Repentance - What Is It?

By: Peter Youngren
From: September - October 2011
Found in: The Gospel of Grace
Part 3 of a series from Luke 15. What is repentance and how does true repentance come?

A lifestyle or a Life

The Pharisees viewed repentance as changed behavior; to stop doing certain “sinful” things and begin doing other “holier” things.  To stop breaking God’s commandments and instead begin to follow them the best you can was the essence of their religion.  Unfortunately the Pharisees definition of repentance is much the same held by many Christians today – stop drinking, smoking, cursing, lying and instead begin to read your Bible, pray and begin to go to church.  Repentance then becomes something that has to do with our exterior and with our works, instead of turning from our “dead works” [Hebrews 6:1] to Jesus. Christianity becomes a new lifestyle, instead of Him, who is life - Jesus Christ Himself.

Christianity becomes a new lifestyle, instead of Him, who is life - Jesus Christ Himself.

Accept your acceptance

The moment of repentance for the prodigal son was not when he “came to himself” because when we come to ourselves we only find ourselves.  Even when the father ran towards the son, he continued to repeat his own ideas - he was going to pay off his debt to his father; he was going to correct the wrong and make everything right.  The father never commanded his son to stop his rehearsed speech but instead he embraced him with continued kisses and hugs.  Finally the prodigal son becomes silent – no more suggestion on what he himself is going to do but instead he accepts his acceptance from the father.

Finally the prodigal son becomes silent – no more suggestion on what he himself is going to do but instead he accepts his acceptance from the father.

That’s it: accept your acceptance.

The prodigal accepted the father’s love and was restored, not because of anything he had done, but simply because he was a son and loved because of who he is.  This is the real moment of repentance.  The prodigal surrenders his own performance and accepts the love that has been relentlessly seeking for him.

True repentance

How do we view repentance?  Is it about outward changes?  Is it about stopping and starting certain activities?  Give up one habit and create a new one instead?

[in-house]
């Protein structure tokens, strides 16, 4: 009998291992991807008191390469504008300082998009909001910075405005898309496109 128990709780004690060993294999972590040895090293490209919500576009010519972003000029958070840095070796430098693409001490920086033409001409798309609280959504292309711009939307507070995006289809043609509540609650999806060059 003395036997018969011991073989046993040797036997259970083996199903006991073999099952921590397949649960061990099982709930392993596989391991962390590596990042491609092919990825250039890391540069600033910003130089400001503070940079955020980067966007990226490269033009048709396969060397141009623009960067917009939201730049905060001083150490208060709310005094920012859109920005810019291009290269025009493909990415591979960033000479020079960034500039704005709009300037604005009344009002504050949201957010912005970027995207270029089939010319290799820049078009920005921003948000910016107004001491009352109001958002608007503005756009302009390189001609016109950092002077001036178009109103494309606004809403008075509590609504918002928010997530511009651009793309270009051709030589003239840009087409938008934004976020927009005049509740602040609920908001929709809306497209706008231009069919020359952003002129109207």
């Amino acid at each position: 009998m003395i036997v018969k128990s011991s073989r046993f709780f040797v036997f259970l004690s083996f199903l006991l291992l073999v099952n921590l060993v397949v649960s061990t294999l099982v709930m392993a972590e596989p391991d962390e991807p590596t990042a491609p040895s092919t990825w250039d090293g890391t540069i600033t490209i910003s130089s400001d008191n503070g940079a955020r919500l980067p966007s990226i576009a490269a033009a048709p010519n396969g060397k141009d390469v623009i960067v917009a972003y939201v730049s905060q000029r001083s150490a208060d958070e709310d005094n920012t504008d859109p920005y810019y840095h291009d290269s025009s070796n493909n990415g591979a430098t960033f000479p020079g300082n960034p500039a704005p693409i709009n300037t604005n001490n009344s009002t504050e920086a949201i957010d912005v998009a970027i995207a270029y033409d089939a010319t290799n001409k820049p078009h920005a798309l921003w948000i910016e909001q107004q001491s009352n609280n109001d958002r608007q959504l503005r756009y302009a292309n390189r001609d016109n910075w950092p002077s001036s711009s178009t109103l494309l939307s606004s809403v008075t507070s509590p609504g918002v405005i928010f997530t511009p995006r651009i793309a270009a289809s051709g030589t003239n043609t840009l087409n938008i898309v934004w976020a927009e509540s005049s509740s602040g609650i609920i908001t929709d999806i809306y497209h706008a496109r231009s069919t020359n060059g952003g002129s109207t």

Is repentance about you pulling yourself up by your boot straps, to try harder to become a good Christian.  No, true repentance happens when we allow God’s love to embrace us, and we accept that we are accepted in Jesus Christ and loved by our creator.

Repentance has to do with a change of thinking.  The Greek word is “metanoia” which means to “change your mind” or “change your thinking.” We stop thinking that we ourselves must make everything right; that we are going to restore what we have damaged.  Instead, we receive the free love and grace that is offered to us by our heavenly Father.
A changed lifestyle and good works, which are necessary because we are created for “good works” [Eph 2:10], come only as a result of accepting our acceptance in Jesus Christ.
 

How to preach repentance

How do you preach repentance?  In Luke 15, Jesus uses the very word repentance more than any other place.  He clearly says that the story of the good shepherd and the lost sheep is about repentance.  In which way did the sheep repent?  Was the sheep truly and seriously sorrowful that it had walked away?  We are not even sure if the sheep knew that it was lost.  The repentance of the sheep was simply that it accepted its position on the shoulders of the good shepherd.  The sheep was now totally identified with its shepherd.

true repentance happens when we allow God’s love to embrace us, and we accept that we are accepted in Jesus Christ and loved by our creator.


Jesus says that the story of the woman who lost her silver coin is a picture of repentance.  In which way did the coin repent?  Undoubtedly this was a coin common to the Middle Eastern woman who would carry a necklace with coins.  In the case of the woman in Luke 15, she had 10 coins in her necklace and one was lost.  The necklace was now incomplete; something was wrong, out of place. When she finally found the coin everything was restored as it was intended from the beginning.  The coin simply accepted its place in the necklace.  Repentance is accepting the love that God has shown us through Jesus Christ. 
You may be questioning: What about living right, doing right and living holy? That all comes after our repentance from our dead efforts and dead works.  Good works are the result of the new life we received in our restored position. 

By: Peter Youngren

As founder of World Impact Ministries, Celebration Bible College, Way of Peace and the Celebration Churches in Toronto, Hamilton and Niagara, Canada, Peter is committed to equipping believers to fulfill their purpose before the return of Jesus Christ.

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